My field notes also contain a few references to the spring migration, but never to such striking movements as in fall. Near Laurel Hill, Florida, Frank L. Chapman counted 41 on March 20, 1966, with the comment ''migrating (some flying N high overhead)." This was the highest count either he or I made in 7 4 trips to that study area at various times of the year. A count of 31 on the Luna Plantation ( 10 mi. N of Tallahassee), during a short trip on March 22, 1967, equalled my highest count there; "many flying E" was the entry then. It may be significant that the other count of 31 there was almost on the same date-March 21, 1961. At Lake Jackson, near Tallahassee, 18 birds near the end of Rollins' Point on April 19, 1961, behaved like migrants. In a small area in central Wakulla County, Florida, I estimated about 50 jays on April 14, 1966, but found none there one month later. North of Florida I find a single reference to a spring movement: regarding 20 seen near Elizabethton, Tennessee, on May 5, 1946, the account read "some migrating." However, it should be mentioned here that Blue Jays left the Vanderbilt University campus (Nashville, Tenn.) every fall and reappeared in spring (George Mayfield, Sr., pers. comm.), as they did during my residence there in 1940-41. The monthly compilations in the Tennessee River Valley nearby (Table I) indicate that many jays leave there for the winter, as the values for November-February are much lower than those for any other months. Howell (1928: 195-196) also suspected migration in Blue Jays seen near Muscle Shoals, Alabama, on April 23-24, 1914, not far from where some of my quantitative field were taken.
The fact that values in other areas represented in Table I do not show an increase in spring may in some cases reflect a migration out of those areas. Also the apparent or real numbers are affected by such aspects of life history as the increased frequency of calling, the activity associated with nest-building and feeding young, the females' incubating, and natural attrition during the winter. Another possibility is that the spring migration may be more attenuated than that in fall. It would be difficult to determine how long it might go on, but on the coast of Martin County, Florida, I was surprised to see "several moving N along the coast" on June 9, 1966. Although I am not convinced that they were migrating on so late a date, their actions were such that I would have thought so had the occurrence been several weeks earlier.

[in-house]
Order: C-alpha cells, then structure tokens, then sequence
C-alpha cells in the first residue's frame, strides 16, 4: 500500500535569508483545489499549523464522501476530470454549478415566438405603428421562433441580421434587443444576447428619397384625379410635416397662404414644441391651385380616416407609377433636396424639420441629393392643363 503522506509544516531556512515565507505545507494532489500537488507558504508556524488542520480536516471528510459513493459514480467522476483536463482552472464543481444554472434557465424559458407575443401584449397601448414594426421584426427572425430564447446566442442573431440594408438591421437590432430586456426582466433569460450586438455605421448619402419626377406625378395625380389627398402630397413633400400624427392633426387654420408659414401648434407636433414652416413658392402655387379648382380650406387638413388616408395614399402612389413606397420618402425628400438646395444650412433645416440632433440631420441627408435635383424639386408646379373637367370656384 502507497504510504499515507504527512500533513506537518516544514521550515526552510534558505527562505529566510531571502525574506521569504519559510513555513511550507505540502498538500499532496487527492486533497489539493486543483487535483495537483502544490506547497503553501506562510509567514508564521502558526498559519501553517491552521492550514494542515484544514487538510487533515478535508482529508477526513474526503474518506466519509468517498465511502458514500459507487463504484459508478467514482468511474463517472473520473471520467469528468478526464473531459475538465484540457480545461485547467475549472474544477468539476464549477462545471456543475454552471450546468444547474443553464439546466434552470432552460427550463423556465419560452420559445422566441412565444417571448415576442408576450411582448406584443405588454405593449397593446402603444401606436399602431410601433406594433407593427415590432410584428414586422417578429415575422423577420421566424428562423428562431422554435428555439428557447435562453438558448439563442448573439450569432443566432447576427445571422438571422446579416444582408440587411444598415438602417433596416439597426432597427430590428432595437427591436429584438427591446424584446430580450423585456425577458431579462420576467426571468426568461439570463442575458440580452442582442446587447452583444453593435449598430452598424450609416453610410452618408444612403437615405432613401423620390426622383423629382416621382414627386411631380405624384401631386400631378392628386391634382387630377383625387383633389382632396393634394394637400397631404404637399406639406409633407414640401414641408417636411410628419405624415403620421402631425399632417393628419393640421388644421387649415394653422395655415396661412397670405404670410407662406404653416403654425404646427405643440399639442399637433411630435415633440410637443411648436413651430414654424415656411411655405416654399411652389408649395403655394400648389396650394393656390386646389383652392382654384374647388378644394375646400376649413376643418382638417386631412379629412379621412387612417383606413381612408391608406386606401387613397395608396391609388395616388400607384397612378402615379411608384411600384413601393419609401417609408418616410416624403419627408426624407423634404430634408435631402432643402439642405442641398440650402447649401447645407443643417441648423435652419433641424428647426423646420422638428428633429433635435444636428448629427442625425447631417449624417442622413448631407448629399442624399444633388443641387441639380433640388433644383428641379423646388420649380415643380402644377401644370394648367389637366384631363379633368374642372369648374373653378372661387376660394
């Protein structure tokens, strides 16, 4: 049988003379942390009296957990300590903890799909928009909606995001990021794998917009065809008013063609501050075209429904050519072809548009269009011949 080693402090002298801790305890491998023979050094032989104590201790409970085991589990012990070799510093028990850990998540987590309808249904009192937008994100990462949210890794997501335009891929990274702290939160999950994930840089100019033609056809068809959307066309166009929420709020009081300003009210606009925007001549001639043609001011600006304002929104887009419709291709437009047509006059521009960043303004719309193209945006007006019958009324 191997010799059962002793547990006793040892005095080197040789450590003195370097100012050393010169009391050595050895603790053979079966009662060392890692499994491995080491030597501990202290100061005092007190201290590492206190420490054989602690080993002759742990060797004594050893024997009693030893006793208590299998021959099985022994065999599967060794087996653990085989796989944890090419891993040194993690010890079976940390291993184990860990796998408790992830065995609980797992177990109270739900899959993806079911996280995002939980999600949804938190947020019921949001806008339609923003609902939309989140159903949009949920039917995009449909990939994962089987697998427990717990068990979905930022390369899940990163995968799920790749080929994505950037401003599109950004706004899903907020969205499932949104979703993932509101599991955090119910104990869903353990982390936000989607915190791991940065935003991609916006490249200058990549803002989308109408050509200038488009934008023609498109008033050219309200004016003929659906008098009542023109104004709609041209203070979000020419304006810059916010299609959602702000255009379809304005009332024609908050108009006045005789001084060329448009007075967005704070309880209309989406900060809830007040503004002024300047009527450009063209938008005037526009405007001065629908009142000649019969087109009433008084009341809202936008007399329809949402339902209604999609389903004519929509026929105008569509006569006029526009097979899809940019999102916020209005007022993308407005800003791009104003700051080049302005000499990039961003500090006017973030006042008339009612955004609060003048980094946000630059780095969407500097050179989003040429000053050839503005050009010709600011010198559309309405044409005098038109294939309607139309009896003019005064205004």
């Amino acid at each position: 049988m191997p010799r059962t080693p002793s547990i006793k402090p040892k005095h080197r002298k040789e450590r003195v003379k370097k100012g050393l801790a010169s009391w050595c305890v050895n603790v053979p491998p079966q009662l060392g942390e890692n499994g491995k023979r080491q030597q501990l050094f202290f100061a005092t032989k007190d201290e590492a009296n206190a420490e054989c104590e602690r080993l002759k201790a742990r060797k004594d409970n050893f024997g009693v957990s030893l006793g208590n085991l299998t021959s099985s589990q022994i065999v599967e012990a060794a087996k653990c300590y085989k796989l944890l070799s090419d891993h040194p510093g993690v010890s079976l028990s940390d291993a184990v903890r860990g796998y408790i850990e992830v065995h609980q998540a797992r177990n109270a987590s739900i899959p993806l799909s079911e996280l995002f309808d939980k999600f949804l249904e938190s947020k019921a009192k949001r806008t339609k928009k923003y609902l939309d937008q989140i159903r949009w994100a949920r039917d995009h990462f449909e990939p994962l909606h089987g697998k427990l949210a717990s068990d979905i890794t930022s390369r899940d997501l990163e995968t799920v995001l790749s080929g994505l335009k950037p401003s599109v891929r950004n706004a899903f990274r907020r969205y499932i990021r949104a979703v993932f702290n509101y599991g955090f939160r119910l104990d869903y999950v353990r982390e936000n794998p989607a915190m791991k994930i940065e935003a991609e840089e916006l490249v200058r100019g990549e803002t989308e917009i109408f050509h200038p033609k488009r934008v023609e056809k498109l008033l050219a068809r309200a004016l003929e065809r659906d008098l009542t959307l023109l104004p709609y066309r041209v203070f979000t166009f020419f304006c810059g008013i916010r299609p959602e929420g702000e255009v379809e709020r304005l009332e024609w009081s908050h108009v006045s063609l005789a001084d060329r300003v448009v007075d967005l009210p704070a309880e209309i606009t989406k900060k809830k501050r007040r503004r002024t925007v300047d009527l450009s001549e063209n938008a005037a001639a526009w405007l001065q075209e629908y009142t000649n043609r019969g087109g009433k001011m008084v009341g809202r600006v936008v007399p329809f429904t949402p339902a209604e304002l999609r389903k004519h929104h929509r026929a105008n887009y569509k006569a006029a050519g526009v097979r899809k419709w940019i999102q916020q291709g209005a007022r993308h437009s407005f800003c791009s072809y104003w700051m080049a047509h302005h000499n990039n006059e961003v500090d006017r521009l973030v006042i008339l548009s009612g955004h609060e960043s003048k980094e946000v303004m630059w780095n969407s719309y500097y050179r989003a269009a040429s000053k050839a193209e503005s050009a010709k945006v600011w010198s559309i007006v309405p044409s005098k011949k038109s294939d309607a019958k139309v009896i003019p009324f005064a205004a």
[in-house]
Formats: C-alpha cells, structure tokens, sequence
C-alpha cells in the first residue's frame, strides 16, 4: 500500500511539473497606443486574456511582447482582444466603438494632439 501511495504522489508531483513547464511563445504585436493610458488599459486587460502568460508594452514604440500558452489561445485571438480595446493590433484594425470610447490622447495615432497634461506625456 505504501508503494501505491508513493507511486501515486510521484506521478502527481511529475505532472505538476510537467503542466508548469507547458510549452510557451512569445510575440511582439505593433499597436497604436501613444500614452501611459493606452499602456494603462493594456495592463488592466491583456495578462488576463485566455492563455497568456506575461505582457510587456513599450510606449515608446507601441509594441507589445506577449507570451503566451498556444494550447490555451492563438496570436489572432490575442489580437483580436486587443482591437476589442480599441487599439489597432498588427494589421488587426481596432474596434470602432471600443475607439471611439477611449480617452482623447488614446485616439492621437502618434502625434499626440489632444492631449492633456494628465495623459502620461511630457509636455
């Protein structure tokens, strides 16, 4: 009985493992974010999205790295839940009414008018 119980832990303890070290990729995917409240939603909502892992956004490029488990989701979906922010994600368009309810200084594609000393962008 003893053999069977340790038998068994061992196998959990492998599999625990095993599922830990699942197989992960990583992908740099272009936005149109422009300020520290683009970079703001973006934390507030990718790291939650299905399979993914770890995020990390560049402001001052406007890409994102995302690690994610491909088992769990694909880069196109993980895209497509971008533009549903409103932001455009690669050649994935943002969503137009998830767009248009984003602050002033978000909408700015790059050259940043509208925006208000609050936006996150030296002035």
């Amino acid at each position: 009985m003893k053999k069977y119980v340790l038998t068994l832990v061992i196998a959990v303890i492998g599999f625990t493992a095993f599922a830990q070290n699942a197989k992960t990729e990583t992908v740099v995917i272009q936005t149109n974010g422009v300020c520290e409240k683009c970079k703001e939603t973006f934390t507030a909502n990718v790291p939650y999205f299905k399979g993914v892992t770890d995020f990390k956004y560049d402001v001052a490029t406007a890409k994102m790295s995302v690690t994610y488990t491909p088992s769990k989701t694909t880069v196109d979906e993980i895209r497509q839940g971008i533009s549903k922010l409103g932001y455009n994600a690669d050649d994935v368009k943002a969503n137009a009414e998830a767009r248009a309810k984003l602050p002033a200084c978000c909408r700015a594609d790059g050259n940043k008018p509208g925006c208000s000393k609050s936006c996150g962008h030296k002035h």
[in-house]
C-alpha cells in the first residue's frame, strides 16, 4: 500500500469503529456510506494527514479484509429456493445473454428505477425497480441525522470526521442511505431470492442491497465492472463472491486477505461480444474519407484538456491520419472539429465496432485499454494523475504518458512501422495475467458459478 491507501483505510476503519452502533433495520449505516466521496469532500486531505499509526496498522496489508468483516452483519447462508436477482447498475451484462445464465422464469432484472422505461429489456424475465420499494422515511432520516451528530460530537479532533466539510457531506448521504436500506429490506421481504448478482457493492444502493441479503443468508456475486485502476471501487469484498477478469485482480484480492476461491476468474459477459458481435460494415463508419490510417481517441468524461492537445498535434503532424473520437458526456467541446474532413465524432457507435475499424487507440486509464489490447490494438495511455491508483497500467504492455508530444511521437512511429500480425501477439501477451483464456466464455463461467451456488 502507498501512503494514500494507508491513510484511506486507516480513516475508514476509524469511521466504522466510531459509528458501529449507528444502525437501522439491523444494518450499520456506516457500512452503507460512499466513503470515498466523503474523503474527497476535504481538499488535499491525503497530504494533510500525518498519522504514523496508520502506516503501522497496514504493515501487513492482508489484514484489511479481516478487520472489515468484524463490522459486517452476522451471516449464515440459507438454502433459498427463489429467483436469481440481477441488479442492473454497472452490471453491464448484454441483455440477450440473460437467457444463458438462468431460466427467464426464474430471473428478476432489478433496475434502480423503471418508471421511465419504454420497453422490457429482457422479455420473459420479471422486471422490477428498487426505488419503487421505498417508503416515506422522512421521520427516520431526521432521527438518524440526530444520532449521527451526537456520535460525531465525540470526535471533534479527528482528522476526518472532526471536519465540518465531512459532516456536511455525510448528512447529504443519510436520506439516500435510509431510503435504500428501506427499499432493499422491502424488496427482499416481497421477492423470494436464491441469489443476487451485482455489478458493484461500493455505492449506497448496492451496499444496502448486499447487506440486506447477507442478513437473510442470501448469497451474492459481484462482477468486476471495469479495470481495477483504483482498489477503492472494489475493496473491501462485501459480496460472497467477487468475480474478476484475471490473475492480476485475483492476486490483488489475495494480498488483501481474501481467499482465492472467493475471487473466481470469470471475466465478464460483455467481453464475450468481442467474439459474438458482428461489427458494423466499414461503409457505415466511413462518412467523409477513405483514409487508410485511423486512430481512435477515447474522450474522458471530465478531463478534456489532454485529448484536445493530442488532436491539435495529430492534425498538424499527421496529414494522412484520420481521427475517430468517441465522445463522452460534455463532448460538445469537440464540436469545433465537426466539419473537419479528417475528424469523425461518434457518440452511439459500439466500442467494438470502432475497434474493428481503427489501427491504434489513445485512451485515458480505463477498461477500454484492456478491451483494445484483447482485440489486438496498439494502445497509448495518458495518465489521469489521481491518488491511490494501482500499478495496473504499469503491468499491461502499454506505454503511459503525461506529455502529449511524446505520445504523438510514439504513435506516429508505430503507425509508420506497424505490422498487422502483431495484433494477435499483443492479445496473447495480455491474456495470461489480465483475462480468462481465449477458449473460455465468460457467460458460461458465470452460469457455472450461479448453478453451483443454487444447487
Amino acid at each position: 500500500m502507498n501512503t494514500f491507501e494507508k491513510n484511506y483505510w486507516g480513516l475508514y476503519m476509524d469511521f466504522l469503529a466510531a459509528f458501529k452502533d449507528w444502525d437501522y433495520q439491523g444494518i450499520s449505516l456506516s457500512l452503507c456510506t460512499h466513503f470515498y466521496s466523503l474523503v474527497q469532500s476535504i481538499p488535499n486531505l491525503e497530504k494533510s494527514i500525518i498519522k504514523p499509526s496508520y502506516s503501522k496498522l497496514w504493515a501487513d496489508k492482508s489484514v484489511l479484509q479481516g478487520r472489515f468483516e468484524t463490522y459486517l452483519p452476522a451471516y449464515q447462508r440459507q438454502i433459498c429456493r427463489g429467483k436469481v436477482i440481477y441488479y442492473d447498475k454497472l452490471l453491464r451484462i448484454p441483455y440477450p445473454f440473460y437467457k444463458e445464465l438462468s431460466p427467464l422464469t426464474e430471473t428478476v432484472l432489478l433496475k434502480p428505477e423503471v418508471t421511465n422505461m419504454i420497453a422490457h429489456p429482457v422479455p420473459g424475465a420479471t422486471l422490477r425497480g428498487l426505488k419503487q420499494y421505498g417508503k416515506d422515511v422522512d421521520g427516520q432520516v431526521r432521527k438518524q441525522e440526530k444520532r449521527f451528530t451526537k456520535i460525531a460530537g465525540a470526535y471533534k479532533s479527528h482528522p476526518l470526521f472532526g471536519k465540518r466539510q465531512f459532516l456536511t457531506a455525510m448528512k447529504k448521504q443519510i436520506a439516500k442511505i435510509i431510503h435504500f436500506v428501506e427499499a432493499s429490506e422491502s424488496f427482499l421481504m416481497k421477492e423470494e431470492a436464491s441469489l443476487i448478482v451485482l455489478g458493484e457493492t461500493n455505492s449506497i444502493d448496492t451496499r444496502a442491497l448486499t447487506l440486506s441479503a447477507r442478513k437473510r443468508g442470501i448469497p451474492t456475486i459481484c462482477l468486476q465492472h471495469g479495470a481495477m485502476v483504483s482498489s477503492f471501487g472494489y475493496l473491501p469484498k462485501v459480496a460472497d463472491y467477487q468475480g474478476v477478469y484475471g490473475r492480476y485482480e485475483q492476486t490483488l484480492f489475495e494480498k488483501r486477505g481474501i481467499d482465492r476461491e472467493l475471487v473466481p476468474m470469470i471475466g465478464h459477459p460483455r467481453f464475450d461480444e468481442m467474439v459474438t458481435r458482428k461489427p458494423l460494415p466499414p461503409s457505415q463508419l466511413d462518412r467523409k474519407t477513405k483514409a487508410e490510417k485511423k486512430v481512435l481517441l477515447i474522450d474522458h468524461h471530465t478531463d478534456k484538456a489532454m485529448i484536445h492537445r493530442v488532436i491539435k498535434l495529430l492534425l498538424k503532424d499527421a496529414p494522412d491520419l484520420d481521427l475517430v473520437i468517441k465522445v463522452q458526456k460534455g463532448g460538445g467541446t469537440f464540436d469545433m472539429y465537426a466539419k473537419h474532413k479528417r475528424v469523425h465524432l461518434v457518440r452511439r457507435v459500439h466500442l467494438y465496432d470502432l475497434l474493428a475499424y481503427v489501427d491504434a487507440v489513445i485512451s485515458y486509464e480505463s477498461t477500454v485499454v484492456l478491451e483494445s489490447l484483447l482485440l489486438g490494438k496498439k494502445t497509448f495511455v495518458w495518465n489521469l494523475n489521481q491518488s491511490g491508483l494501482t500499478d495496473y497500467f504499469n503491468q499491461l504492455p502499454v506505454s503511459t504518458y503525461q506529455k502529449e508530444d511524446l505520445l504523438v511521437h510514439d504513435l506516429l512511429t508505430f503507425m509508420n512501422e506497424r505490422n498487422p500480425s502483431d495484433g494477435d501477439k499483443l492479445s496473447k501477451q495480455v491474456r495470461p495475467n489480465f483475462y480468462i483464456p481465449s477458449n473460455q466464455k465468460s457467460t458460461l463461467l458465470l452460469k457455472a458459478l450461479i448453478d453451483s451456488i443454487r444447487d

- American Ornithologists' Union. 1957. Checklist of North American Birds. Lord Baltimore Press, Inc., Baltimore, Md. 691 pp.
- Howell, Arthur H. 1928. Birds of Alabama. Dept. of Game and Fisheries, Montgomery, Ala. 384 pp.
- Rowel, Arthur H. 1932. Florida Bird Life. Coward-McCann, Inc., New York City. 579 pp.
- Imhof, Thomas A. 1962. Alabama Birds. Univ. of Alabama Press, University, Alabama. 591 pp.
- Newman, Robert J. 1957. Fall migration: Central Southern Region. Audubon Field Notes, 11: 30-34.
- Ogden, John C. 1972. The nesting season: Florida Region. Amer. Birds, 26:847-852
- Stoddard, Herbert L., Sr., and Robert A. Norris. 1967. Bird Casualties at a Leon County, Florida TV Tower: an Eleven-year Study. Tall Timbers Res. Sta. Bull. no. 8. 104 pp.